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Lelli, Gary J. Jr. M.D.; Zoumalan, Christopher I. M.D.; Lisman, Richard D. M.D.

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Plastic and Reconstructive Surgery: September 2010 - Volume 126 - Issue 3 - p 1113
doi: 10.1097/PRS.0b013e3181e6cf92
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We thank Drs. Lazzeri and Agostini for their letter1 and have read with great interest their comments on our recently published article “Blepharoplasty Complications.”2 Although it is exceedingly rare, necrotizing fasciitis of the eyelids can occur following blepharoplasty and imparts significant risk to the patient—namely, cosmetic deformity and the potential for permanent vision loss and death. For that reason, the ability to suspect this diagnosis, recognize it, and initiate treatment is imperative for the surgeon who performs blepharoplasty. The review by Drs. Lazzeri and Agostini of the signs and symptoms of this process is appreciated.

As mentioned, four cases of eyelid and periorbital necrotizing fasciitis have been reported following aesthetic surgery of the eyelids.3–6 Based on the upcoming review of necrotizing fasciitis of the periorbital region by Lazzeri et al., it is helpful to note that this process is more common in patients older than 50 years and in those with associated chronic comorbidities,7 although one of the four cases reported after blepharoplasty was in a 36-year-old patient.4

In sum, we agree that necrotizing fasciitis should be considered an extremely rare and serious complication that can occur after blepharoplasty surgery. The diagnosis should be suspected when warranted, and appropriately rapid and aggressive multidisciplinary treatment should be undertaken to lessen the chance of serious sequelae for the patient.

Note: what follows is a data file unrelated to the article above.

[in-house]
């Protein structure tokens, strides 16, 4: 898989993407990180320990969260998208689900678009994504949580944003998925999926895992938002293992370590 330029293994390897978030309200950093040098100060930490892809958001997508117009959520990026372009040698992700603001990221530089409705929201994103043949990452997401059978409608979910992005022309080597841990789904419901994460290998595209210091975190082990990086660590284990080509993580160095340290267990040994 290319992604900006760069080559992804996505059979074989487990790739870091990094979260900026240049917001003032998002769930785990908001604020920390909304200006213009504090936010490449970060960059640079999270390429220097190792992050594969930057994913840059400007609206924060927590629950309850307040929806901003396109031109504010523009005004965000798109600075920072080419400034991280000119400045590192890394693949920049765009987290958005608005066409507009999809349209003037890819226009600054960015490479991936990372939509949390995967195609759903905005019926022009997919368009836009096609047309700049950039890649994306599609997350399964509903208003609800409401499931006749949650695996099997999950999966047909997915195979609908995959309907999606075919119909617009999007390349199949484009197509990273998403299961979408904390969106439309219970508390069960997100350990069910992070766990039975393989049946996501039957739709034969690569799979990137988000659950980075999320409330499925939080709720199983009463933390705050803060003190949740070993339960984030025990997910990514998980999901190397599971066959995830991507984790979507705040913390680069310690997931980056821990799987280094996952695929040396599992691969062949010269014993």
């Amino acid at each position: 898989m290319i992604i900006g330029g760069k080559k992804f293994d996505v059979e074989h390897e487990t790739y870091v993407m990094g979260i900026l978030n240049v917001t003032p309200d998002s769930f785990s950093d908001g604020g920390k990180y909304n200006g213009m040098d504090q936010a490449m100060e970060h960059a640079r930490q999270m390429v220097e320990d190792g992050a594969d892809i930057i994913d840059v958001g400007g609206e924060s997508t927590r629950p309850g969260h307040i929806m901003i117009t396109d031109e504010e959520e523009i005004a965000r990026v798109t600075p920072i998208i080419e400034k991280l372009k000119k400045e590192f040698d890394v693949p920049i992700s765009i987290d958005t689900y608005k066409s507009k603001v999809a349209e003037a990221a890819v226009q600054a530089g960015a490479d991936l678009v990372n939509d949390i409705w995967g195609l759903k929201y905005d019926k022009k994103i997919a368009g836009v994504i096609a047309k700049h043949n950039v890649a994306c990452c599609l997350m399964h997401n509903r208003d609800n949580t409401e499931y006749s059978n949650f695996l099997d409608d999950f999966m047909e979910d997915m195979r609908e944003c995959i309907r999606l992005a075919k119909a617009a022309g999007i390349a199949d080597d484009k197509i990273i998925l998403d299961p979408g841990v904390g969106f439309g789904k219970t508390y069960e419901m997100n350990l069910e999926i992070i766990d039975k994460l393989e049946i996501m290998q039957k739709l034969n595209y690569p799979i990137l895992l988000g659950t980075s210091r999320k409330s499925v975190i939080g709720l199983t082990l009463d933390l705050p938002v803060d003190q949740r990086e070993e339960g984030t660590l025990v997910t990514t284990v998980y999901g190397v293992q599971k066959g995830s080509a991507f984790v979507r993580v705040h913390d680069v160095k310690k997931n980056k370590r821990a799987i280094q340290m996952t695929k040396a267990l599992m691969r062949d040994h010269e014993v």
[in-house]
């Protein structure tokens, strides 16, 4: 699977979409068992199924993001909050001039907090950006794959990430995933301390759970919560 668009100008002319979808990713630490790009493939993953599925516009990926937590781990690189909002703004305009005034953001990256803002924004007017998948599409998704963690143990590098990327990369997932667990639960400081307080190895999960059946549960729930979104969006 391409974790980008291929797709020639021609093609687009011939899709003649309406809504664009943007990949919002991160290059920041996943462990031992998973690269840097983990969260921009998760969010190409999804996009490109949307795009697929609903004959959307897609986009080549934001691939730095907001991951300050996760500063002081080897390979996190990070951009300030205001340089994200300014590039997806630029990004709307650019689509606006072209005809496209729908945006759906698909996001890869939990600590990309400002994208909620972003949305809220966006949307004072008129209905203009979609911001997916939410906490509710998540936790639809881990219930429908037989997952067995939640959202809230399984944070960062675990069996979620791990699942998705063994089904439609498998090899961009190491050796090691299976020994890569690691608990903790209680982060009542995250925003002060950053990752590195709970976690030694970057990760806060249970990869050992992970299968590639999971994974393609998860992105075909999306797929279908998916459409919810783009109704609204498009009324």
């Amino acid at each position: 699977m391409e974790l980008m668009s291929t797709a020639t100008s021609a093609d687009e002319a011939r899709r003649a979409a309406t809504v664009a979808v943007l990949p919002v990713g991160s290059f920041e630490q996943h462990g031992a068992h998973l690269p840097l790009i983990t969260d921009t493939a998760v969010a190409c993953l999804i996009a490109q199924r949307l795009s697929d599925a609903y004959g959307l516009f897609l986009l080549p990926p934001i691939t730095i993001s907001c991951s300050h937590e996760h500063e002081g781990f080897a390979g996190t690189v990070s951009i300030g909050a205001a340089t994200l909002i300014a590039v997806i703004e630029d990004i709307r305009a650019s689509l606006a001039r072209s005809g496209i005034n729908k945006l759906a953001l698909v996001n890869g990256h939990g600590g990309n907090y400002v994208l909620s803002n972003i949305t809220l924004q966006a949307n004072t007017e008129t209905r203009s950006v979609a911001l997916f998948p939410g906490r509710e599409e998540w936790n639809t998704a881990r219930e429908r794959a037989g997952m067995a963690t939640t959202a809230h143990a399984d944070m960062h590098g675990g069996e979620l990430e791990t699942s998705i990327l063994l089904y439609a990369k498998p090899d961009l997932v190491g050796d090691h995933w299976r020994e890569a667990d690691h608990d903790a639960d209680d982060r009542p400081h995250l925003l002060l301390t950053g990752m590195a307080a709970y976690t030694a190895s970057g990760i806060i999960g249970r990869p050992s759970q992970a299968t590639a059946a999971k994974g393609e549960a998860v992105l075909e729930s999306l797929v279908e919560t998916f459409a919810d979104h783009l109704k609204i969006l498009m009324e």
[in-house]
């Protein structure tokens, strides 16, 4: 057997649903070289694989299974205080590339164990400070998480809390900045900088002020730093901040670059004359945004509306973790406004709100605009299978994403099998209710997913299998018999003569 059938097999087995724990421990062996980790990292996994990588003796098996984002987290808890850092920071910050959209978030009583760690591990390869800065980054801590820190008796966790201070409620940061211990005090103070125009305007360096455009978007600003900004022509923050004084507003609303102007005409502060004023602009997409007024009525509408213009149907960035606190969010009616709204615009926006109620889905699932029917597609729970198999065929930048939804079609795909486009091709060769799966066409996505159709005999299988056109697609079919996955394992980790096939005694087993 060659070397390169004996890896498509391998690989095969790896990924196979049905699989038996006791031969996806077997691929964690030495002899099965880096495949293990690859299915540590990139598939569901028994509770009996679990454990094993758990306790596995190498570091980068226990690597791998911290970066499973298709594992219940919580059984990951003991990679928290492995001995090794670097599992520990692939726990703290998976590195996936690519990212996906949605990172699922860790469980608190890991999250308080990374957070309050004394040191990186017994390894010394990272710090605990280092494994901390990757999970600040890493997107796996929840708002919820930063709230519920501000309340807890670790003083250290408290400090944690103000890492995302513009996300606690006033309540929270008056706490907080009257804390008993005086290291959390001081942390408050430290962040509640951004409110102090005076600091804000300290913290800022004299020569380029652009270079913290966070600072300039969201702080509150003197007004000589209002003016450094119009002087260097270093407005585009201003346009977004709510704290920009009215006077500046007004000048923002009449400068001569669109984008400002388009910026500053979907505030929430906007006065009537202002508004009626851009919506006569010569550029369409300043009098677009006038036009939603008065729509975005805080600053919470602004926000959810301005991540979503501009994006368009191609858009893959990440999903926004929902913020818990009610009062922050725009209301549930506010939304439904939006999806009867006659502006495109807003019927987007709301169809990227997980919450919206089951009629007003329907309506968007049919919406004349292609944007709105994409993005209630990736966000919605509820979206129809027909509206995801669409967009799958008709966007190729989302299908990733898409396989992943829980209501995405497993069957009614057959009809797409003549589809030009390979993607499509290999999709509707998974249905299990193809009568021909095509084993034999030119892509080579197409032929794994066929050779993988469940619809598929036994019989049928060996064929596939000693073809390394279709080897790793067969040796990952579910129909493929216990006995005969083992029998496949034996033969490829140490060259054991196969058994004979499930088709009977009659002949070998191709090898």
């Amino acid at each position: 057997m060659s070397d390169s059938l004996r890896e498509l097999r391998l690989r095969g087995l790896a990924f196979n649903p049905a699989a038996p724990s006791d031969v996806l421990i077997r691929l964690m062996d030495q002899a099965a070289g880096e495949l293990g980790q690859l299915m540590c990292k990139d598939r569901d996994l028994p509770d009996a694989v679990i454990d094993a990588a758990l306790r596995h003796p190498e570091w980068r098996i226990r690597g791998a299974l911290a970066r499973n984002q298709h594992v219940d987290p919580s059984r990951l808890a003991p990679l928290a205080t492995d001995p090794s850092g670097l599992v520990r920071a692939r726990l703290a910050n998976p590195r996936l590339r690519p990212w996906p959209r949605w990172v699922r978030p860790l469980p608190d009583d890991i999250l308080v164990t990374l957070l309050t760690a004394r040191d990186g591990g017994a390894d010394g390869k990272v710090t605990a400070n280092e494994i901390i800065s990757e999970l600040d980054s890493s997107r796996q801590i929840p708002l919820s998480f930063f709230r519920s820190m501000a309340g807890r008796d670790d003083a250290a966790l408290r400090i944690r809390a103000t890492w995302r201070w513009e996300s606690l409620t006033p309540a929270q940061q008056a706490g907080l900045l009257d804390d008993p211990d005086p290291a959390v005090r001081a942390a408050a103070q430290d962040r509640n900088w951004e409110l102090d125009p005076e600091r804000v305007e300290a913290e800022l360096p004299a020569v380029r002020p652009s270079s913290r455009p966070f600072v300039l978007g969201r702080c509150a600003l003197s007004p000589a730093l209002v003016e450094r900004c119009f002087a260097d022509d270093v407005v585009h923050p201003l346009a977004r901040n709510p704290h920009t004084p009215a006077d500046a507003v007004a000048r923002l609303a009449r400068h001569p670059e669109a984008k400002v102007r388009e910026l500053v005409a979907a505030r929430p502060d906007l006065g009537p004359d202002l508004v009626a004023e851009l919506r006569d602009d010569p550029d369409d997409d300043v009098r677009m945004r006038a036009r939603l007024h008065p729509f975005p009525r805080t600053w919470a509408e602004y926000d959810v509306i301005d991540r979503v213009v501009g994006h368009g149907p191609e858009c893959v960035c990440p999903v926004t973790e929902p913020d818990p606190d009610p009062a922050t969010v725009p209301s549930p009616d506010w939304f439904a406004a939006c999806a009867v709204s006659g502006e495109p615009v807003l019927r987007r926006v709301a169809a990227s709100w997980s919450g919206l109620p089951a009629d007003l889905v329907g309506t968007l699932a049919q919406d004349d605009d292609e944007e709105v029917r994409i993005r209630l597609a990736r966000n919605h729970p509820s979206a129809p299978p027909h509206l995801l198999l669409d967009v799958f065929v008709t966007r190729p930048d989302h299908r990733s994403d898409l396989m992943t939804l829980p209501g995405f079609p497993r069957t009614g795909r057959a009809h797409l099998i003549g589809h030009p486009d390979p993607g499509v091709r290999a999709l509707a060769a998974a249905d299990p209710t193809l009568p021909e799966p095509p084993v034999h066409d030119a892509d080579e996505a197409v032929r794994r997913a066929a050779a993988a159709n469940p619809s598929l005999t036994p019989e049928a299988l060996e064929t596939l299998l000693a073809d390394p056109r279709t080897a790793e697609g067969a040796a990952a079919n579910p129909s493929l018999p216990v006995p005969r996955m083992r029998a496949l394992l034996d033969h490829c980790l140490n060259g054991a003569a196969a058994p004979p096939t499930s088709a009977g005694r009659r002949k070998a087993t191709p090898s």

The authors have no financial conflicts or interests to report in association with the contents of this communication.

Gary J. Lelli, Jr., M.D.

New York Presbyterian Hospital

Weill Cornell Medical Center

Department of Ophthalmology

Division of Ophthalmic Plastic, Reconstructive, and Orbital Surgery

New York, N.Y.

Christopher I. Zoumalan, M.D.

Richard D. Lisman, M.D.

New York University

Langone Medical Center

Department of Ophthalmology

Division of Ophthalmic Plastic, Reconstructive, and Orbital Surgery

New York, N.Y.


1.Lazzeri D, Agostini T. Eyelid and periorbital necrotizing fasciitis as an early devastating complication of blepharoplasty. Plast Reconstr Surg. 2010;126:1112–1113.
2.Lelli GJ Jr, Lisman RD. Blepharoplasty complications. Plast Reconstr Surg. 2010;125:1007–1017.
3.Ray AM, Bressler K, Davis RE, Gallo JF, Patete ML. Cervicofacial necrotizing fasciitis: A devastating complication of blepharoplasty. Arch Otolaryngol Head Neck Surg. 1997;123:633–636.
4.Jordan DR, Mawn L, Marshall DH. Necrotizing fasciitis caused by group A streptococcus infection after laser blepharoplasty. Am J Ophthalmol. 1998;125:265–266.
5.Suñer IJ, Meldrum ML, Johnson TE, Tse DT. Necrotizing fasciitis after cosmetic blepharoplasty. Am J Ophthalmol. 1999;128:367–368.
6.Goldberg RA, Li TG. Postoperative infection with group A beta-hemolytic streptococcus after blepharoplasty. Am J Ophthalmol. 2002;134:908–910.
7.Lazzeri D, Lazzeri S, Figus M, et al. Periorbital necrotizing fasciitis. Br J Ophthalmol. (in press).

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